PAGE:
Postpartum haemorrhage affects too many mothers
According to new patient information published by FIGO National Member Society the Royal College of Obstetricians and Gynaecologists (RCOG), postpartum haemorrhage - where bleeding after delivery is heavier than normal - affects approximately one in 20 mothers.
Most women experience bleeding after giving birth. This usually begins quite heavily but will subside with time. When the rate of blood loss gives cause for concern, this is called postpartum haemorrhage and must be treated quickly.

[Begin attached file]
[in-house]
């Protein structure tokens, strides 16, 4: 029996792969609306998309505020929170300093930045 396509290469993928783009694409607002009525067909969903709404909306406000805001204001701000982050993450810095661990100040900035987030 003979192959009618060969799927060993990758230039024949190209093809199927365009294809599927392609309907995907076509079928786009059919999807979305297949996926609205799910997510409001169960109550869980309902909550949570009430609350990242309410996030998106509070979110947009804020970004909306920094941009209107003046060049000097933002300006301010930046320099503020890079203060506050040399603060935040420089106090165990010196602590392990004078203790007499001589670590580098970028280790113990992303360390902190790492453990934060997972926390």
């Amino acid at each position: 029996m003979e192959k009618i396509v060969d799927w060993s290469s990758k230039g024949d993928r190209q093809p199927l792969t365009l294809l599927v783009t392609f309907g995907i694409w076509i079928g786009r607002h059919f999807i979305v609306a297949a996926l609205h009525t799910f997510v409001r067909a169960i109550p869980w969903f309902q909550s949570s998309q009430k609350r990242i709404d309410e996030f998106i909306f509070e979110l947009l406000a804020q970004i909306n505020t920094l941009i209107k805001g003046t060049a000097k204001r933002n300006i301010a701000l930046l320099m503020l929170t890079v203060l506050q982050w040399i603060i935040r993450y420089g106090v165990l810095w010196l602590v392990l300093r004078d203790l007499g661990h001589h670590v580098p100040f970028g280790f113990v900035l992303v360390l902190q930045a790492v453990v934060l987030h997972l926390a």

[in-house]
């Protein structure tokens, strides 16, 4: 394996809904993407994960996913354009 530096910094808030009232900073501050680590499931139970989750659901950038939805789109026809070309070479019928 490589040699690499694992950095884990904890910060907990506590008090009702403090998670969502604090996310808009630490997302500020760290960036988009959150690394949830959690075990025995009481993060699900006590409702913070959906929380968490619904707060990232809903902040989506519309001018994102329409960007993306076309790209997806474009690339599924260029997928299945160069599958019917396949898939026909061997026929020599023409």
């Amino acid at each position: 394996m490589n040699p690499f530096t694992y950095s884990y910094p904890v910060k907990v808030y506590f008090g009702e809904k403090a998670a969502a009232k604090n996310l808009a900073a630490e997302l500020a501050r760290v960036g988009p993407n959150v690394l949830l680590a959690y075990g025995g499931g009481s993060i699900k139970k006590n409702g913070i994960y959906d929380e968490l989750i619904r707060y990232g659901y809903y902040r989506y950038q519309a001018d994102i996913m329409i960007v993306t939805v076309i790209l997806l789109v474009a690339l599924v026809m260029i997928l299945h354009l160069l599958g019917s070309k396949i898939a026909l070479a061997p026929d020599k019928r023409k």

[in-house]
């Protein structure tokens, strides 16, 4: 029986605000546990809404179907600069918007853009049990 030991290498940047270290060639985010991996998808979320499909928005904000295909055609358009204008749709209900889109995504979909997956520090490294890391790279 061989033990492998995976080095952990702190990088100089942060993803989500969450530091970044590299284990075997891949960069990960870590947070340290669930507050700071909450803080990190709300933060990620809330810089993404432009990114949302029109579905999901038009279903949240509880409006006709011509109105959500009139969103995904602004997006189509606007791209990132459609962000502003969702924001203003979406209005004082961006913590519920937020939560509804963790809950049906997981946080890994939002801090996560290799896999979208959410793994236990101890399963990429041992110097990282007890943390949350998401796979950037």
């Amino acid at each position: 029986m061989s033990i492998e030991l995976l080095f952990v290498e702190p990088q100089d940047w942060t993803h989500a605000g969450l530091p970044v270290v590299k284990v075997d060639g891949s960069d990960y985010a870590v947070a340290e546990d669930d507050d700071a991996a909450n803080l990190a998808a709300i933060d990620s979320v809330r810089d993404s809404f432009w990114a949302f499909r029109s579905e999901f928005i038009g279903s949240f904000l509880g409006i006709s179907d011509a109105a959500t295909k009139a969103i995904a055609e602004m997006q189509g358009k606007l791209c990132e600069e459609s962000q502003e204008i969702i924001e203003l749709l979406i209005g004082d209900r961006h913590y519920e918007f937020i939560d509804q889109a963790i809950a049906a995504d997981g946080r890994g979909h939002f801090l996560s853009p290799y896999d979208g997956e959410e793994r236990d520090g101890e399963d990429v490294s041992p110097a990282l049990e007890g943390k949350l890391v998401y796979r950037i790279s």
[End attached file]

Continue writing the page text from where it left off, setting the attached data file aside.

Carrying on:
The patient information gives advice on minimising the risks of postpartum haemorrhage and outlines measures that can be taken to stop the bleeding.
"Doctors and midwives are trained in controlling heavy bleeding and in the majority of cases it will settle with simple measures," said Philippa Marsden, chair of the RCOG's Patient Information Committee.
RCOG Women's Network chair Cath Broderick added that while the new information would be useful for concerned mothers, it was "not intended to replace the advice of a doctor or midwife".